Surprisingly. and the two measures jointly explained 68 percent of the variance. Discussion Our data indicate that the degree of cooperation. Ache hunters. stake size. Unlike the Hadza. commits one to reciprocateat some future time to be determinedby the giver. gossip. often claiming thatthe huntwas fruitless. Similarly the low offers and high rejection rates of the Hadza appearto reflecttheirreluctantprocess of sharing(termed "toleratedtheft" by a leading ethnographerof the Hadza). asking "What familiar situation is this game like?" and then acted in a way appropriatefor the analogous situation. both PC and MI were highly significant. referring to the widespreadinstitutionof villagelevel voluntary contributionsfor public-goods projects such as schools or roads. while those whose livelihood depends on large-scale cooperation like the Lamelara must develop ways of sharing the joint surplus. their catch is later discovered and collected by others and then meticulously shared among all in the camp. While the Hadza extensively share meat. the Lamelarawhale-huntersgo to sea in large canoes manned by a dozen or more individuals. the Machiguenga and Tsimane rank the lowest. By contrast. they are almost entirely economically independent at the family level and engage rarely in productive activities involving more than members of a family. and punishment exhibited by . Ormaexperimentalsubjectsquickly dubbedthe public-goods experimenta harambeegame.the Ache did not rejectlow offers.-How much do people rely on market exchange in their daily lives? On the first dimension. including individualmeasuressuch as sex. Among these groups. Thus we might expect that a higher level of PC will increase sharingbehavior in the UG. also experience abstractsharingprinciplesconcerningbehaviorstowardstrangersof which the UG is an example.3). III. Not surpris- ingly. exchange.-How impor- tant and how large is a group's payoff from cooperationin economic production? (ii) Market integration (MI). and experimenter experiencewith the none of these individual group. many hunters look for opportunitiesto avoid sharingand share only because they fear the social consequences of not sharing. the hyper-fairUG offers (greaterthan 50 percent)and the frequentrejections of these offers among the Au and Gnau reflect the culture of gift-giving found in these societies. The rationalefor PC as a predictorof UG offers is that with little cooperative productionthere will be little necessity to share returns. Consequently. By contrast.For instance. age. will frequently be refused because of the anxiety about the unspecific strings attached. The Machiguenga show the lowest cooperation rates in public-good games. This coincides neatly with ethnographic descriptionsindicatingwidespread meat-sharing and cooperation in community projectsdespite the absence of a fear of punishment in Ache society. payoffs to cooperation. sharing. or sharing beyond the family unit. reflecting ethnographic descriptions of Machiguenga life. somewhat higher than most U. subjects contributein similar experiments.In a regression. We sought to explain group mean UG offers on the basis of these two dimensions of economic structure. retuming home. quietly leave their kill at the edge of camp. and ostracism. in the form of informal social sanctions. The impact of PC and MI remains large and robust in an equation predicting individual offers.excessively large gifts. they contributedgenerously (58 percent of the stake). We think it likely that the stake in the game seemed to some of the Ache subjects as analogous to their catch.S. The rationale for market integration as an explanatory variable is that the more frequentlypeople exthe more they will perience markettransactions. which report little cooperation. and despite this the vast majorityof the Ache (94 percent)made offers above 40 percent of the stake size. level measureswas significantly relatedto offers. relative wealth. village population size. especially unsolicited ones. A plausible interpretationof our subjects' behaviors is that. they looked for analogues in their daily experience.76 AEA PAPERSAND PROCEEDINGS MAY2001 (i) Payoffs to cooperation (PC). Receipt of large gifts also establishes one in a subordinate position. like many in New Guinea. even unsolicited ones. when faced with a novel situation (the experiment).their (positive) normalized regression coefficients were large in magnitude (about 0. accepting gifts. This behavior is apparently transferred to the experimentalsetting.

Samuel. as our experimental subjects did. In a good many of our cases. For example. eds. Where we could test for experimentereffects we found none. This result implies that judgments in welfare economics that assume exogenous preferences are questionable. when interviewed by the experimenter. the canonical model of the self-interested materialpayoff-maximizing actor is systematically violated. Finally. A number of recent contributions have shown that. In all societies studied. the connection between experimentalbehavior and the structureof everyday economic life shouldprovide an important clue in revising the canonical model of individual choice behavior. Fehr. typically do not say that they made an error.UG offers are strictly positive and often substantiallyin excess of the expected income-maximizingoffer. while rejections of positive offers in some societies occur at a considerablerate. however. Boyd.We doubt that this explains the markedlydifferingbehaviors across groups. Conclusion While our results do not imply that economists should abandonthe rational-actor framework. Second. since there is extensive evidence from experiments in advanced economies that subjects understandthe game very well. under the social conditionsthat appearto approximate and physical environmentsof early humanpopulations. It is possible also that our subjects presumed that their actions would somehow become public.Similarly. Unpublished manuscript. however. Colin F. prosocial behavior can proliferatein a populationin which it is initially rare(Bowles et al.91 NO.Princeton. however. and those who reject a positive offer in the ultimatum game. 2001 (forthcoming).How do we interpret these results? Some of the variabilityamong groupsmay be due to variationsin implementation. they do suggest two major revisions.2001. Behavioraleconomics. Thefoundations of social reciprocity. as are contributions in the public-goods game.VOL.. Richard. We do not find this interpretation compelling. since the experiments were run from identical protocols across groups and were thus as similar in procedures and stake size as we could achieve. experience an emotional impulse to hurt the proposer for being unfair. .or to punish unfairactions. First. Camerer. Ernst and Gintis.even though the games we used were clearly one-shot. (2001) will provide a more extensive response than can be offered here. REFERENCES Bowles.but ratheraffirmhaving goals besides maximizinga monetarypayoff. and thatthe substantialvariabilityin experimentalbehaviors across groups is an expression of the large between-groupdifferences in the structures of social interactionand modes of livelihood.the New Guinea offersin the responders who rejected hyper-fair UG may have experienced the same anxietythat emerges when somebodygives them an unsolicited gift in everydaylife. Herbert. 2001). NJ: Princeton University Press. IV. just as the subject might in a real-life bargainingsituation. We suspect that a proximate reason for these behaviors is that situations cue emotional responses which induce the behaviors we have measured. subsequentconversationswith participants convinced us that this was not the case. as are predictions of the effects of changingeconomic policies and institutionsthat fail to take account of behavioral change. when facing a low offer. What are the ultimate determinantsof our emotions and situation-specific cues? Here long-run evolutionaryprocesses governing the distribution of genes and cultural practices could well have resultedin a substantial fraction of each populationbeing predisposedin certain situations to forgo materialpayoffs in order to sharewith others. preferencesover economic choices are not exogenous as the canonical model would have it. 2 ECONOMICS AND SOCIALBEHAVIOR 77 experimental subjects closely corresponds to templates for these behaviors in the subjects' daily lives. Finally. University of Massachusetts. but rather are shaped by the economic and social interactionsof everyday life. it could be that participantsthought they were in a repeatedinteraction. Why are many subjects willing to share resources and undertake costly reciprocal actions in anonymous one-shot interactions? Bowles et al. many ultimatumgame responders from advanced societies.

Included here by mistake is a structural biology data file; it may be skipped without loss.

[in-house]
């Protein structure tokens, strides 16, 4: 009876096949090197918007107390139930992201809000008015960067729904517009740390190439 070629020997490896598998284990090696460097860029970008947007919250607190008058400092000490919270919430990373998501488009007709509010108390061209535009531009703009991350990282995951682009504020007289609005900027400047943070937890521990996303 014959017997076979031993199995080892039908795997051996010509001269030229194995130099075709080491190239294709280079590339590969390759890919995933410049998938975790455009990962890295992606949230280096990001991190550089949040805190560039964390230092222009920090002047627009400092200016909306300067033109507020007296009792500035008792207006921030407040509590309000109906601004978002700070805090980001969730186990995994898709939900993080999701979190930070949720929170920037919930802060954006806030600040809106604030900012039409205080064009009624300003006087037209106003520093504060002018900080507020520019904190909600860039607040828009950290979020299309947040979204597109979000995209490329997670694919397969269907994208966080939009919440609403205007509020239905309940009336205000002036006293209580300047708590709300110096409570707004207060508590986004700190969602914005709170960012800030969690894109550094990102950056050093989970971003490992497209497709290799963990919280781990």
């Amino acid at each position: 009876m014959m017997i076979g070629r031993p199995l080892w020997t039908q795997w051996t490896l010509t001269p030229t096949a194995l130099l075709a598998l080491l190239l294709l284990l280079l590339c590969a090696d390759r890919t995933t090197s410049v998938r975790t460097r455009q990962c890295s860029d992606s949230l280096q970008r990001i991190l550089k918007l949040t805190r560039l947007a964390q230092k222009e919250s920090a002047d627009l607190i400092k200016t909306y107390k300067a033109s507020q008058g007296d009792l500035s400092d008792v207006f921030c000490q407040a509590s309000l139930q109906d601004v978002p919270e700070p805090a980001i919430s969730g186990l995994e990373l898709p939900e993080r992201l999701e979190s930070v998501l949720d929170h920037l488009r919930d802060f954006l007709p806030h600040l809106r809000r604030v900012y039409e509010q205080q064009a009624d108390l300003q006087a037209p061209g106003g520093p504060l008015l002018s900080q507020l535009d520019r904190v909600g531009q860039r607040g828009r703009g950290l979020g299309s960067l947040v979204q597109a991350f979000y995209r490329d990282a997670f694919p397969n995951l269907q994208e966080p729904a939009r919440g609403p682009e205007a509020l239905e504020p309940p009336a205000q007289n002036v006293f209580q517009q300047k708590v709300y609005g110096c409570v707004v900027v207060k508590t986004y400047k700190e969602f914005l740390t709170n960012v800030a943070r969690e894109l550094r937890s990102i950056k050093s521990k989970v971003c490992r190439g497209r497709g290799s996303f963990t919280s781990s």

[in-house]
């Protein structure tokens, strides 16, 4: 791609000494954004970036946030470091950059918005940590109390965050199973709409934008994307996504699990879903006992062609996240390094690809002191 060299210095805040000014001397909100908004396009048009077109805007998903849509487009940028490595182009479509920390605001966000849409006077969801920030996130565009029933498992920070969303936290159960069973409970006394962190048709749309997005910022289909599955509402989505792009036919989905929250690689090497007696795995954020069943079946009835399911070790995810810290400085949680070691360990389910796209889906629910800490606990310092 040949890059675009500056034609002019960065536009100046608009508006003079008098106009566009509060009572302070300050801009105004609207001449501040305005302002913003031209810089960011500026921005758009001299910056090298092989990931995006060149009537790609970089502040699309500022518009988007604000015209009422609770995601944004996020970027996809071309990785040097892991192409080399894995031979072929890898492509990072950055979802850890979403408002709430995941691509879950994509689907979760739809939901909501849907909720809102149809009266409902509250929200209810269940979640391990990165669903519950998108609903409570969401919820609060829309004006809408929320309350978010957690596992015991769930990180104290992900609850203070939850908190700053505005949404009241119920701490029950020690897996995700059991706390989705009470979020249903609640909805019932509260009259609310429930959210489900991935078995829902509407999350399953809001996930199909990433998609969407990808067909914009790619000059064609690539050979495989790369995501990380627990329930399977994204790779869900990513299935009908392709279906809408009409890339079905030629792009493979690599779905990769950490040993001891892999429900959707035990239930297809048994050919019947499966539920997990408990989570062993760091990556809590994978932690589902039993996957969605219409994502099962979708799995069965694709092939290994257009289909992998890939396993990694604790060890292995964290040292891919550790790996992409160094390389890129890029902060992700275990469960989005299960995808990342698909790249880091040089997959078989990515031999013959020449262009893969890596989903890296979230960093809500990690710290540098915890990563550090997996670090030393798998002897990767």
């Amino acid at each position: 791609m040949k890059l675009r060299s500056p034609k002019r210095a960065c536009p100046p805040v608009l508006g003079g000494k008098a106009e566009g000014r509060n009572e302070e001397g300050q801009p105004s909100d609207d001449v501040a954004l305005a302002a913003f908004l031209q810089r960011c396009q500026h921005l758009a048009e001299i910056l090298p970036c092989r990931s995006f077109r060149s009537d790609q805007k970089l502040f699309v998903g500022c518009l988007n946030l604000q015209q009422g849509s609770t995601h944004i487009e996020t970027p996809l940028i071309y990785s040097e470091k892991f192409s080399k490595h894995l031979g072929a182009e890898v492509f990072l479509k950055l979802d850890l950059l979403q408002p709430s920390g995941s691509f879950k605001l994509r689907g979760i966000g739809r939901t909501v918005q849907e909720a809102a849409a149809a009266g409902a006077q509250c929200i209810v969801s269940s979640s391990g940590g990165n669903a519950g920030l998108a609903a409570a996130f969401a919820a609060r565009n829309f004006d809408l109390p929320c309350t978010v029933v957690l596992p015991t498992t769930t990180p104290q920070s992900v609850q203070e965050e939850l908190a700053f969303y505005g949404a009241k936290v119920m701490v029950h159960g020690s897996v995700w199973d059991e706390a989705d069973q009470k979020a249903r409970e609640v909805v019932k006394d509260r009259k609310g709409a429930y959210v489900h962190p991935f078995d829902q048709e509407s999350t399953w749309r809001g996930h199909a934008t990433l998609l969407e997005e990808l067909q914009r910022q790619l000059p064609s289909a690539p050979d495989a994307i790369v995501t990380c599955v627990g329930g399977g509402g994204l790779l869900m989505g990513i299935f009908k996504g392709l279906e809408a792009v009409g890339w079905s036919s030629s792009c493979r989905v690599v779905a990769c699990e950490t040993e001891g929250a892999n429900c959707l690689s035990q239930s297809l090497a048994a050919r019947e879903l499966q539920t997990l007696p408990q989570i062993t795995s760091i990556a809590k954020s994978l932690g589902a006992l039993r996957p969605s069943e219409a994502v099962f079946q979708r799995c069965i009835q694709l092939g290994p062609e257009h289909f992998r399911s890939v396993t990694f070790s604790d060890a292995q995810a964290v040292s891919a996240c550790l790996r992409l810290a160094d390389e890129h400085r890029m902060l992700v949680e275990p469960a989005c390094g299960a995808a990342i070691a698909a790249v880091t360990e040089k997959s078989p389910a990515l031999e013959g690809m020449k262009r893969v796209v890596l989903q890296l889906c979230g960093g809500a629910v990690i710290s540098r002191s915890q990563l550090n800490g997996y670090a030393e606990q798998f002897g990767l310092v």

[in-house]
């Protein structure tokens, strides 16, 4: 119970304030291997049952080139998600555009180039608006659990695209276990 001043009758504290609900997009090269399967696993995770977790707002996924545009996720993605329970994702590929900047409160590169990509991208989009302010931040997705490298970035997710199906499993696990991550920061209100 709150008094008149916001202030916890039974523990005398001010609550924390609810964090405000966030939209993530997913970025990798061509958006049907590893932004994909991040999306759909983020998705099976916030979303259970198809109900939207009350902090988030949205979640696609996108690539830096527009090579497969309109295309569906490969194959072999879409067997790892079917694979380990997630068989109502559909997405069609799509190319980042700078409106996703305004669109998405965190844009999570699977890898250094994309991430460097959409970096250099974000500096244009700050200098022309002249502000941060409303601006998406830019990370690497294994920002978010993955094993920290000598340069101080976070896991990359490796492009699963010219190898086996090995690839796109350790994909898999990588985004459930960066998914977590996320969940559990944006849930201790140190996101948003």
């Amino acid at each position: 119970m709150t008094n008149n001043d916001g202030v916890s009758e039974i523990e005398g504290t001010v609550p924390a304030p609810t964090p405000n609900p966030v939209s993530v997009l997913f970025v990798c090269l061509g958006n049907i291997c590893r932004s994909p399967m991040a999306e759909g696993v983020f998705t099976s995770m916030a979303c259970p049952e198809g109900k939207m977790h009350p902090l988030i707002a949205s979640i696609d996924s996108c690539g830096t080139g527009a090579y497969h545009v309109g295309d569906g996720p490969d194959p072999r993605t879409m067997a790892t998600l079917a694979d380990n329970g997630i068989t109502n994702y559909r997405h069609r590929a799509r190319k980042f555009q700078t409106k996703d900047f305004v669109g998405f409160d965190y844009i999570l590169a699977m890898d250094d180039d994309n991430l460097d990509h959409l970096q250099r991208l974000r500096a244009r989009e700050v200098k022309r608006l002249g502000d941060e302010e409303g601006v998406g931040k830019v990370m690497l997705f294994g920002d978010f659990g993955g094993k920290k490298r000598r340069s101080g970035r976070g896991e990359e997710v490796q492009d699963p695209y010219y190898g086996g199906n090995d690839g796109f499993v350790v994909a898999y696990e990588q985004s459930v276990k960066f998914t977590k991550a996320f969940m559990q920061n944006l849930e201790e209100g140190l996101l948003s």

Herbert and McElreath. Vesna.2001. Gintis." Journal of Economic Perspectives. Simon.Pittsburgh. Reci- Scale Societies." Working paper. Richard. Colin. Henrich. Joseph. Prasnikar. 1068-95. Shmuel. Camerer. Robert.78 AEA PAPERSAND PROCEEDINGS MAY2001 Fehr. "Bar- procity and Punishment in Fifteen Small- gaining and Market Behavior in Jerusalem. 81(5). Samuel. "Cooperation. pp. 14(3). Summer 2000. Masahiro and Zamir. Boyd. 159-81. Santa Fe Institute. Roth. Fehr. . Ernst and Gachter."AmericanEconomic Review. Ernst. "Fairnessand Retaliation:The Economics of Reciprocity. Alvin E. OkunoFujiwara. Bowles.and Tokyo: An Experimental Study. Ljubljana. pp. December 1991..